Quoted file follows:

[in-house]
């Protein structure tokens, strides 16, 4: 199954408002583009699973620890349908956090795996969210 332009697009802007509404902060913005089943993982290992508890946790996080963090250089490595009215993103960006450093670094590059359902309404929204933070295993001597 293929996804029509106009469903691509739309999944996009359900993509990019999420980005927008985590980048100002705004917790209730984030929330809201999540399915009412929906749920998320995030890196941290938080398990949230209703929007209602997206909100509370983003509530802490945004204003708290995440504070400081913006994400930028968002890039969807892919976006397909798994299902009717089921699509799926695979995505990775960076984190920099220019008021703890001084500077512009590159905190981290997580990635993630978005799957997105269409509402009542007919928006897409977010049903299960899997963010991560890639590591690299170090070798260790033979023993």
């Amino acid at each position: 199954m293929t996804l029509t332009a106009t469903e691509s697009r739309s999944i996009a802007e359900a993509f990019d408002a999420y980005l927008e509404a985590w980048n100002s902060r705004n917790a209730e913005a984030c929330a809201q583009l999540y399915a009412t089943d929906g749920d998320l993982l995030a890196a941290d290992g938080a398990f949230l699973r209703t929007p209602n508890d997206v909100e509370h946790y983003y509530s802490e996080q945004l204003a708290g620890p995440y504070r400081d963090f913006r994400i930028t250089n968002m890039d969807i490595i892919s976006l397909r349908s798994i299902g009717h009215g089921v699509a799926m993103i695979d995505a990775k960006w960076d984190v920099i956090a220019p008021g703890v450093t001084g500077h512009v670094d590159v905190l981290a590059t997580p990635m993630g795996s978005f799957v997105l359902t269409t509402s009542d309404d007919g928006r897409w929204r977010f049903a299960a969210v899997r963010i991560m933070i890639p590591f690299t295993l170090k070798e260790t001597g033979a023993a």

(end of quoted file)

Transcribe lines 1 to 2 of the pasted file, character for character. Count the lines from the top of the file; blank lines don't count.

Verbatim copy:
[in-house]
């Protein structure tokens, strides 16, 4: 199954408002583009699973620890349908956090795996969210 332009697009802007509404902060913005089943993982290992508890946790996080963090250089490595009215993103960006450093670094590059359902309404929204933070295993001597 293929996804029509106009469903691509739309999944996009359900993509990019999420980005927008985590980048100002705004917790209730984030929330809201999540399915009412929906749920998320995030890196941290938080398990949230209703929007209602997206909100509370983003509530802490945004204003708290995440504070400081913006994400930028968002890039969807892919976006397909798994299902009717089921699509799926695979995505990775960076984190920099220019008021703890001084500077512009590159905190981290997580990635993630978005799957997105269409509402009542007919928006897409977010049903299960899997963010991560890639590591690299170090070798260790033979023993």